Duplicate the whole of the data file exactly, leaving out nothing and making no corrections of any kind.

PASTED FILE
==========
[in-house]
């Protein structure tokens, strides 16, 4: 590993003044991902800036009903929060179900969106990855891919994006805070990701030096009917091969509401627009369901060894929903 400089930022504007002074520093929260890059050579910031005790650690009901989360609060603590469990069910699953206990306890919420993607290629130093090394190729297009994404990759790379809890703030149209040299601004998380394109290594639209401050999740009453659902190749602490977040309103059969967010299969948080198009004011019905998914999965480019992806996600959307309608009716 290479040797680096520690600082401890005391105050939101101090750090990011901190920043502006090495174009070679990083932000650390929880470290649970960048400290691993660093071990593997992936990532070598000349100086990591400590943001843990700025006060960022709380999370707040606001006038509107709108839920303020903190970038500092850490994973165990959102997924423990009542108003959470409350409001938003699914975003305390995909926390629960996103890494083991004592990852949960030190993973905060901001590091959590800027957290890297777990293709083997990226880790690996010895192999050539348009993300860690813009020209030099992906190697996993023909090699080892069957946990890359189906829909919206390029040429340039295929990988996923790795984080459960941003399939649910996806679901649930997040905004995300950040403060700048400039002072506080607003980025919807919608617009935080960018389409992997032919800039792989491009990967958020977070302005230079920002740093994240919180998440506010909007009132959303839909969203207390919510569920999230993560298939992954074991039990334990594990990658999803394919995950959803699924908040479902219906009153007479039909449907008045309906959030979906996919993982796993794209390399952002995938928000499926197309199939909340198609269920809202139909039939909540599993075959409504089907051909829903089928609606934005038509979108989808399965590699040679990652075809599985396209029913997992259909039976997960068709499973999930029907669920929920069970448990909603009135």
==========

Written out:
[in-house]
């Protein structure tokens, strides 16, 4: 590993003044991902800036009903929060179900969106990855891919994006805070990701030096009917091969509401627009369901060894929903 400089930022504007002074520093929260890059050579910031005790650690009901989360609060603590469990069910699953206990306890919420993607290629130093090394190729297009994404990759790379809890703030149209040299601004998380394109290594639209401050999740009453659902190749602490977040309103059969967010299969948080198009004011019905998914999965480019992806996600959307309608009716 290479040797680096520690600082401890005391105050939101101090750090990011901190920043502006090495174009070679990083932000650390929880470290649970960048400290691993660093071990593997992936990532070598000349100086990591400590943001843990700025006060960022709380999370707040606001006038509107709108839920303020903190970038500092850490994973165990959102997924423990009542108003959470409350409001938003699914975003305390995909926390629960996103890494083991004592990852949960030190993973905060901001590091959590800027957290890297777990293709083997990226880790690996010895192999050539348009993300860690813009020209030099992906190697996993023909090699080892069957946990890359189906829909919206390029040429340039295929990988996923790795984080459960941003399939649910996806679901649930997040905004995300950040403060700048400039002072506080607003980025919807919608617009935080960018389409992997032919800039792989491009990967958020977070302005230079920002740093994240919180998440506010909007009132959303839909969203207390919510569920999230993560298939992954074991039990334990594990990658999803394919995950959803699924908040479902219906009153007479039909449907008045309906959030979906996919993982796993794209390399952002995938928000499926197309199939909340198609269920809202139909039939909540599993075959409504089907051909829903089928609606934005038509979108989808399965590699040679990652075809599985396209029913997992259909039976997960068709499973999930029907669920929920069970448990909603009135």